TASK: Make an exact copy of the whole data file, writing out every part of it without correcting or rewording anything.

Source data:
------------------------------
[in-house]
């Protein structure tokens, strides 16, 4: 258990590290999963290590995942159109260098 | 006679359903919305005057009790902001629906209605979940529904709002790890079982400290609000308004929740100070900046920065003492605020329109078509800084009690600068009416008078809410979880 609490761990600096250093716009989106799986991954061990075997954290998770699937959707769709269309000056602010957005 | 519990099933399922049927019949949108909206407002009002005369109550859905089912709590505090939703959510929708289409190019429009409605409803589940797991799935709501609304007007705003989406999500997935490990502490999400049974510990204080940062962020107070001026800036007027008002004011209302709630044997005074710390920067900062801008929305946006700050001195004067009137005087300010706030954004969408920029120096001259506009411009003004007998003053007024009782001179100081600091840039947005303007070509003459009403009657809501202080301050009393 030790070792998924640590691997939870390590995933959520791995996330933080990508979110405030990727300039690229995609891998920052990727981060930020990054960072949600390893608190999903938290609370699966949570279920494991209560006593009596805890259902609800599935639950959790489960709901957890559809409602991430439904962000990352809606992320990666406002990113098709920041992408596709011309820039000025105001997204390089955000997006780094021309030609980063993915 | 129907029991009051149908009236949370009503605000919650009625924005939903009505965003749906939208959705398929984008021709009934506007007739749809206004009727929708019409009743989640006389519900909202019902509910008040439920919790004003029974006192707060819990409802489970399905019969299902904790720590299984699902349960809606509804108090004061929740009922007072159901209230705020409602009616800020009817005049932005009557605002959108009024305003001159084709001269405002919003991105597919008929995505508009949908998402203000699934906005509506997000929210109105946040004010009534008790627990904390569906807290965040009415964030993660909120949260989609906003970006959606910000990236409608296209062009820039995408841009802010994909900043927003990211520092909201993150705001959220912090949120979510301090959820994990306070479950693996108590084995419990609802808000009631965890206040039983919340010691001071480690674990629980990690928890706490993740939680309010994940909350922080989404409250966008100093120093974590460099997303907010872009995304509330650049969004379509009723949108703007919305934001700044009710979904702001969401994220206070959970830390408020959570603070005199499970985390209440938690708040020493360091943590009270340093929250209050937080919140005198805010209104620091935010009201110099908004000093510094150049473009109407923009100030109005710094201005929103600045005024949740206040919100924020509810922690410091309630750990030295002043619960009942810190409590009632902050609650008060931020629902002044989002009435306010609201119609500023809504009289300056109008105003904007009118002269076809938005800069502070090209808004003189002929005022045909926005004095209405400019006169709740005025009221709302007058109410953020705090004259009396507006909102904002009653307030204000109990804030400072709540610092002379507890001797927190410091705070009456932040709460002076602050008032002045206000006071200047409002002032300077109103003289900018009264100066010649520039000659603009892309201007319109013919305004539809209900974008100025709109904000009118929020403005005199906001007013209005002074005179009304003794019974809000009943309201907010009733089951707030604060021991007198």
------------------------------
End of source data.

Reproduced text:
[in-house]
């Protein structure tokens, strides 16, 4: 258990590290999963290590995942159109260098 | 006679359903919305005057009790902001629906209605979940529904709002790890079982400290609000308004929740100070900046920065003492605020329109078509800084009690600068009416008078809410979880 609490761990600096250093716009989106799986991954061990075997954290998770699937959707769709269309000056602010957005 | 519990099933399922049927019949949108909206407002009002005369109550859905089912709590505090939703959510929708289409190019429009409605409803589940797991799935709501609304007007705003989406999500997935490990502490999400049974510990204080940062962020107070001026800036007027008002004011209302709630044997005074710390920067900062801008929305946006700050001195004067009137005087300010706030954004969408920029120096001259506009411009003004007998003053007024009782001179100081600091840039947005303007070509003459009403009657809501202080301050009393 030790070792998924640590691997939870390590995933959520791995996330933080990508979110405030990727300039690229995609891998920052990727981060930020990054960072949600390893608190999903938290609370699966949570279920494991209560006593009596805890259902609800599935639950959790489960709901957890559809409602991430439904962000990352809606992320990666406002990113098709920041992408596709011309820039000025105001997204390089955000997006780094021309030609980063993915 | 129907029991009051149908009236949370009503605000919650009625924005939903009505965003749906939208959705398929984008021709009934506007007739749809206004009727929708019409009743989640006389519900909202019902509910008040439920919790004003029974006192707060819990409802489970399905019969299902904790720590299984699902349960809606509804108090004061929740009922007072159901209230705020409602009616800020009817005049932005009557605002959108009024305003001159084709001269405002919003991105597919008929995505508009949908998402203000699934906005509506997000929210109105946040004010009534008790627990904390569906807290965040009415964030993660909120949260989609906003970006959606910000990236409608296209062009820039995408841009802010994909900043927003990211520092909201993150705001959220912090949120979510301090959820994990306070479950693996108590084995419990609802808000009631965890206040039983919340010691001071480690674990629980990690928890706490993740939680309010994940909350922080989404409250966008100093120093974590460099997303907010872009995304509330650049969004379509009723949108703007919305934001700044009710979904702001969401994220206070959970830390408020959570603070005199499970985390209440938690708040020493360091943590009270340093929250209050937080919140005198805010209104620091935010009201110099908004000093510094150049473009109407923009100030109005710094201005929103600045005024949740206040919100924020509810922690410091309630750990030295002043619960009942810190409590009632902050609650008060931020629902002044989002009435306010609201119609500023809504009289300056109008105003904007009118002269076809938005800069502070090209808004003189002929005022045909926005004095209405400019006169709740005025009221709302007058109410953020705090004259009396507006909102904002009653307030204000109990804030400072709540610092002379507890001797927190410091705070009456932040709460002076602050008032002045206000006071200047409002002032300077109103003289900018009264100066010649520039000659603009892309201007319109013919305004539809209900974008100025709109904000009118929020403005005199906001007013209005002074005179009304003794019974809000009943309201907010009733089951707030604060021991007198």